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So You’ve Been Appointed an Estate Trustee (aka Executor), Now What? – Part 4

Reminder: this series of blog posts assumes the deceased died with a Will. Also, keep in mind that the normal caveat applies: this information only applies to estates administered in Ontario and should be used as a guide only! Speak with a lawyer about your specific situation, as every case is different.

 

Now that you’ve begun administering the estate, you need to make sure that you’re keeping an up-to-date and accurate accounting of all the estate funds that are deposited and withdrawn from the estate. The first step in this process, as described in Part 3 of this series, is the opening of an Estate bank account. Once this account is open, you should consolidate all of the deceased’s accounts (that weren’t held jointly with anyone else, thereby keeping them out of the estate itself) into the Estate bank account.

 

What is an estate accounting? It’s actually very simple; tedious maybe, but simple. It’s a record of the transactions through every single bank account that the deceased owned at the date of death, and any bank account opened by the estate after death, as well as a record of the value of any investment accounts or other estate property and their disposition.

 

Begin a document for each of the deceased’s bank accounts, as well as the estate account, with the following columns:

 

Account Name, Account Number, Branch location (if available)

Date Details Deposits Withdrawals Balance

 

The first date recorded for the deceased’s accounts should be the date of death and the balance in the account at that date. Keep track of every single transaction, even those as small as $0.01. Ultimately, there should be a clear record of the deceased’s personal accounts being monitored, transferred to the estate account, and closed. The final record for each account should show a balance of $0.00 as the account is closed. You should eventually end up with only one account still active: the estate account. This account should show deposits from all the personal accounts, all expenses made on behalf of the estate, and the distributions made. Ultimately, once the estate has been fully distributed and all expenses of the estate have been paid, this account should also have a balance of zero and be closed.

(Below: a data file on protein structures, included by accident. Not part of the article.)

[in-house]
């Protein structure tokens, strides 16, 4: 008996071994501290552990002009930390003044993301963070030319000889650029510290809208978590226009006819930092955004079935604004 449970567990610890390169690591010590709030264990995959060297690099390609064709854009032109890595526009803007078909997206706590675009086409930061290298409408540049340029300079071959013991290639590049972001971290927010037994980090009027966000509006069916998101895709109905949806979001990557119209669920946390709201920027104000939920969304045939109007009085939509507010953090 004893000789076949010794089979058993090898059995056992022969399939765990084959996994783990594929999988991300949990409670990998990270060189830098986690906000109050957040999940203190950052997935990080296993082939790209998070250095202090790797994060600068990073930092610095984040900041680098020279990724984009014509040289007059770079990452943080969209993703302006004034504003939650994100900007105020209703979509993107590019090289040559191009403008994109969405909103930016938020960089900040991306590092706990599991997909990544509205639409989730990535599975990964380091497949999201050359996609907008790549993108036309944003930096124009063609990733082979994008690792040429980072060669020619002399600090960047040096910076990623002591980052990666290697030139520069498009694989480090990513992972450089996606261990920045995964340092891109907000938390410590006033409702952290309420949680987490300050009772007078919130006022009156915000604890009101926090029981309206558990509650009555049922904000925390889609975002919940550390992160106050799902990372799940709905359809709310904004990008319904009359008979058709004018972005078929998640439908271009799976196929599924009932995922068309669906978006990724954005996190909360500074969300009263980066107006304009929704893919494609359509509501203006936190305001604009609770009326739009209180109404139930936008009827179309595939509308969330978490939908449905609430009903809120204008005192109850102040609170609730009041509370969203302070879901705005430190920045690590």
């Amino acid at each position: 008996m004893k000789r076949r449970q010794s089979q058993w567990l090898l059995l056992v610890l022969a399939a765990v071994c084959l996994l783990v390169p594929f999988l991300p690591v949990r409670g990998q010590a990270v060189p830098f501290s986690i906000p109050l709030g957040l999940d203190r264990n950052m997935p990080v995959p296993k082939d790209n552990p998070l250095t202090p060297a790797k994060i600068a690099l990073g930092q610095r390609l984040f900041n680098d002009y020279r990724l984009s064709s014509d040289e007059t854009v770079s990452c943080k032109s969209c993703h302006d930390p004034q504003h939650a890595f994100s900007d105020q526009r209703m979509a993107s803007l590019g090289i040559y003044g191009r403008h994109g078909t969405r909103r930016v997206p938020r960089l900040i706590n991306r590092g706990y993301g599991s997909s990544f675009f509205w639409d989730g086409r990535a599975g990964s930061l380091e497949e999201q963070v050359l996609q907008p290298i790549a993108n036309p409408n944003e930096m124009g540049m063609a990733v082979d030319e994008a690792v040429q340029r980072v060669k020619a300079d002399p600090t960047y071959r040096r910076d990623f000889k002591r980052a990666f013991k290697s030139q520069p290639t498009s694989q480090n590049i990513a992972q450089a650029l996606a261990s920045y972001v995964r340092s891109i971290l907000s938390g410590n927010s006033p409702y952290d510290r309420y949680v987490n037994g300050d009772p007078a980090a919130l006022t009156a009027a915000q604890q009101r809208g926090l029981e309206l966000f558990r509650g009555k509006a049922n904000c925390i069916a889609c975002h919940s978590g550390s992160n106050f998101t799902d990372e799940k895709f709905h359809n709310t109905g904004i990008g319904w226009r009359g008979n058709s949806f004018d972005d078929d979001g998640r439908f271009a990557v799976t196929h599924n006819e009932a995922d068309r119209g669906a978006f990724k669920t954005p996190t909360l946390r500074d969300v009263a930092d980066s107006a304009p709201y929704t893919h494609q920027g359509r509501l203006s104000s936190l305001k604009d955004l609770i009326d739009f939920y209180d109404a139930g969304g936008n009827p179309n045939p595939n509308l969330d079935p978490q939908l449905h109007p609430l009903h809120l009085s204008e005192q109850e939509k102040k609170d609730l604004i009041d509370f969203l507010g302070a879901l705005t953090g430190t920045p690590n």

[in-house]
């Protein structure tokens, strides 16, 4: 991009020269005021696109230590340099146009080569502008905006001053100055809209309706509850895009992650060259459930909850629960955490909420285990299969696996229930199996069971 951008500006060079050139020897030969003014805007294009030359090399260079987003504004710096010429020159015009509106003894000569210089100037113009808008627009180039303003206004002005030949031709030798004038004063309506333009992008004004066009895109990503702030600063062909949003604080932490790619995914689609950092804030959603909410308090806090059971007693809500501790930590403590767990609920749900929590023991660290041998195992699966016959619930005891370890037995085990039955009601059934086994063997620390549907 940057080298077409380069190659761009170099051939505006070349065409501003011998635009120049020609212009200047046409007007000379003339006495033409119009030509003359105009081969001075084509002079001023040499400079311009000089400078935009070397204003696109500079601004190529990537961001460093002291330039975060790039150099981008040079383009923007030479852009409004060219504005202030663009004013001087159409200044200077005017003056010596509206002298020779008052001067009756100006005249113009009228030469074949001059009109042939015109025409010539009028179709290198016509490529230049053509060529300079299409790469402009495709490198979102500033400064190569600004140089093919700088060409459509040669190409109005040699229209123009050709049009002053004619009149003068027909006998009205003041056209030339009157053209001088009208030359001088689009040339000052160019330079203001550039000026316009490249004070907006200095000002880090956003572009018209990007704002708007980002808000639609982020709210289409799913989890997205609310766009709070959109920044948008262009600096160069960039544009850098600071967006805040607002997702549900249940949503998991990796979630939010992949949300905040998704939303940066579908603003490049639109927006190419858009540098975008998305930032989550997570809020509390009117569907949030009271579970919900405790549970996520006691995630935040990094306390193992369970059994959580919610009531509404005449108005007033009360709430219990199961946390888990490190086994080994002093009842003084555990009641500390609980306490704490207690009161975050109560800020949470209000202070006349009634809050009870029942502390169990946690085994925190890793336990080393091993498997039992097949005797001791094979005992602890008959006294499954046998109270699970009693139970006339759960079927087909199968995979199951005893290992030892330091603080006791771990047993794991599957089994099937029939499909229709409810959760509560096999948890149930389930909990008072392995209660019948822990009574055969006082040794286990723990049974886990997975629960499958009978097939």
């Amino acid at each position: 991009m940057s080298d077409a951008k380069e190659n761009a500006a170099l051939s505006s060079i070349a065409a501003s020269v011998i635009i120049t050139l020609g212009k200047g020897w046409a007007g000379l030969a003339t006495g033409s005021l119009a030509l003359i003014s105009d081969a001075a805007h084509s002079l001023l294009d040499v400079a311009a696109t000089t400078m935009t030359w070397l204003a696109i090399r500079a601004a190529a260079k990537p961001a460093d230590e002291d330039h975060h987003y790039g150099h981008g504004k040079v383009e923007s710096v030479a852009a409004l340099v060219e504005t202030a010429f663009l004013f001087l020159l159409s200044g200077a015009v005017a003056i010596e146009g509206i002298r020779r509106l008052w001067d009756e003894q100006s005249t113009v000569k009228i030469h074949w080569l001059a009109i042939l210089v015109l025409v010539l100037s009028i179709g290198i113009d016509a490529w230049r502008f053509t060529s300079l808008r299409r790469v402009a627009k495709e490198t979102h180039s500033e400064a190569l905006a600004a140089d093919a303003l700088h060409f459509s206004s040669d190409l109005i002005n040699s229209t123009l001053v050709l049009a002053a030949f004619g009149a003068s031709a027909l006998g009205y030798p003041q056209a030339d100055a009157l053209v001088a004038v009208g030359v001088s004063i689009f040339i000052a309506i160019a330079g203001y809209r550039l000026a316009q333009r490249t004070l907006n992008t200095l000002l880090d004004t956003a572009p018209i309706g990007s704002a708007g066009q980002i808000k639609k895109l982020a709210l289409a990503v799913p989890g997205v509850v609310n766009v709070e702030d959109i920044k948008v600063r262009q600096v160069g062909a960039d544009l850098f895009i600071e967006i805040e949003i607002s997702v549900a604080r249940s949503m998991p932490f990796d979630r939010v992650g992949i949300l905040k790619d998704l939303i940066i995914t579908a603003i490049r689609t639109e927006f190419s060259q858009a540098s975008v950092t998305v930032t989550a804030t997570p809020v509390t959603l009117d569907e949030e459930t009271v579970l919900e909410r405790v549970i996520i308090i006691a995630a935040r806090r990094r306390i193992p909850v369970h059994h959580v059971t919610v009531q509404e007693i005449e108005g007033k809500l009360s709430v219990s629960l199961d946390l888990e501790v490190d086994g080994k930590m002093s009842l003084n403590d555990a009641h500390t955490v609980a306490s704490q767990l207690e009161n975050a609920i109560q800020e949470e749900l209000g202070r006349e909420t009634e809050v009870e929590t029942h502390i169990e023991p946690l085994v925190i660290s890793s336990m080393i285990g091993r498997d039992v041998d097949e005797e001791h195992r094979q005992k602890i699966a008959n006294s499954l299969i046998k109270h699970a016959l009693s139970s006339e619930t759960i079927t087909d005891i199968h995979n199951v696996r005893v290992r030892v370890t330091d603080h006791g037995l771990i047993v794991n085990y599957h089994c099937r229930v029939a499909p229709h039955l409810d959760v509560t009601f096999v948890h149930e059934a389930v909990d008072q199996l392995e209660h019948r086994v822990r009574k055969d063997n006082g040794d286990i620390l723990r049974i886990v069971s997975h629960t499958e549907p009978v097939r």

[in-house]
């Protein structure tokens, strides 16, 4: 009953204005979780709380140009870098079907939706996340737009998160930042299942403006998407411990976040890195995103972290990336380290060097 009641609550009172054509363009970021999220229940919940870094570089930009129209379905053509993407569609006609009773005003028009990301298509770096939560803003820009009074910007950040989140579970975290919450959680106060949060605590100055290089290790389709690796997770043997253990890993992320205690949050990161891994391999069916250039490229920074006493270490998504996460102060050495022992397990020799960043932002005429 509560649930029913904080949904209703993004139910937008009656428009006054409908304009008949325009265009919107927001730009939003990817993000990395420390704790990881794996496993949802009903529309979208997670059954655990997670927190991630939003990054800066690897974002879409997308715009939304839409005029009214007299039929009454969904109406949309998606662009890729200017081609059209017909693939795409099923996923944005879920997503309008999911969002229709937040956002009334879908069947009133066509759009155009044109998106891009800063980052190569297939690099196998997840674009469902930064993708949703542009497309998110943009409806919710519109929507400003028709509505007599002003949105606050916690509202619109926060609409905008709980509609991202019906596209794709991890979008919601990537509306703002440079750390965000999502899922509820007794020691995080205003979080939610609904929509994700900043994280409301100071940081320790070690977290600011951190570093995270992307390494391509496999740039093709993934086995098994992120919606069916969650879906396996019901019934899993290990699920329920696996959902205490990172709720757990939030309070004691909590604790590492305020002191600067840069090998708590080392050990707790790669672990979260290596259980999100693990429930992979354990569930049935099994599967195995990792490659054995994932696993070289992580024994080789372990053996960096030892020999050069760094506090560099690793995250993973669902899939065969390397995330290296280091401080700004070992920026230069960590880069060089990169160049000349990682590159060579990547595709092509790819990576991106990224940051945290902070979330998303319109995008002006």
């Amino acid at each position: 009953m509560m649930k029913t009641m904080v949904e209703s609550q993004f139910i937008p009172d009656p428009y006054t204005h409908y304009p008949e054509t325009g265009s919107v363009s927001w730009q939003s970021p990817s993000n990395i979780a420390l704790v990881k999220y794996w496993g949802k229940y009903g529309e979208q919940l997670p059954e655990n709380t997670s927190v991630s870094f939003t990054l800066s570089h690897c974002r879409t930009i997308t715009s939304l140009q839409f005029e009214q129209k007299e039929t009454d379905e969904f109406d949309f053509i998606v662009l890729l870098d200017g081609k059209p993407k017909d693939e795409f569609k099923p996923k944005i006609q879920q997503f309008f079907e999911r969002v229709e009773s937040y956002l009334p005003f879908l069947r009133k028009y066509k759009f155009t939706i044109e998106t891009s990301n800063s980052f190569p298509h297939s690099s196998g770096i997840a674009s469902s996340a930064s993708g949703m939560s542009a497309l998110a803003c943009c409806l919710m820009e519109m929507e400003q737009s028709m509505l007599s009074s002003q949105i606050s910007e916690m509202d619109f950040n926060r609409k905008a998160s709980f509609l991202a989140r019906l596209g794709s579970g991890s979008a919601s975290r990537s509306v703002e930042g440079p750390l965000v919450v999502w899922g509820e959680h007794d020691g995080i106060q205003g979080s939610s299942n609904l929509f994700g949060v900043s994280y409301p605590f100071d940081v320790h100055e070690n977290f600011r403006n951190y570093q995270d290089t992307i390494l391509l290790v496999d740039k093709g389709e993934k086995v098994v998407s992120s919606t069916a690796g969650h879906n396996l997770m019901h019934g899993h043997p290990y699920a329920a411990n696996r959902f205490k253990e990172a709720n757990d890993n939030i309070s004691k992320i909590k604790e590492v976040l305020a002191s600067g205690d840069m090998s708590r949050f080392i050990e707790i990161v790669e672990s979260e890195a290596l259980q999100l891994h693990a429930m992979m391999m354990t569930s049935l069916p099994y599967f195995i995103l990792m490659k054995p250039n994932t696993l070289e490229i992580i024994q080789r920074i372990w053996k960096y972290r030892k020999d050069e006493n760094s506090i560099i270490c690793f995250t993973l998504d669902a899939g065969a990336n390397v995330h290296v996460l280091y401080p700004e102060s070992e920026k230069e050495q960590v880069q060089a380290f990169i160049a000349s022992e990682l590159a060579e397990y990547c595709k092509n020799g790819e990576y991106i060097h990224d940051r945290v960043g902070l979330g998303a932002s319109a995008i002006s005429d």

Why do you have to keep such a detailed accounting? As the Estate Trustee, you have a duty to account to the beneficiaries for every step of the process of the administration of the estate. You are the ‘trustee’ of the estate, meaning that you have been given the power to administer the estate, solely for the purposes as set out in the Will. There is a process called “Passing Accounts” whereby the Court reviews and approves your estate accounts. While not every Estate Trustee is required to do this, it is best that you keep detailed records from the start, so that you are fully prepared if you are required to pass accounts.

 

Even if you’re not required to pass accounts before the Courts, you are required to provide the beneficiaries with a detailed accounting. If the beneficiaries feel that the accounting provided is insufficient or questionable in some way, they may request a passing of accounts anyways. This is why one of the most important things you can do as an estate trustee is ensure your records are detailed, clear and up-to-date.

 

Remember, as with all the previous steps, your estates lawyer is a valuable asset and can help you work through the estate accounting.

 

Next time: Taking care of taxes and closing the estate.

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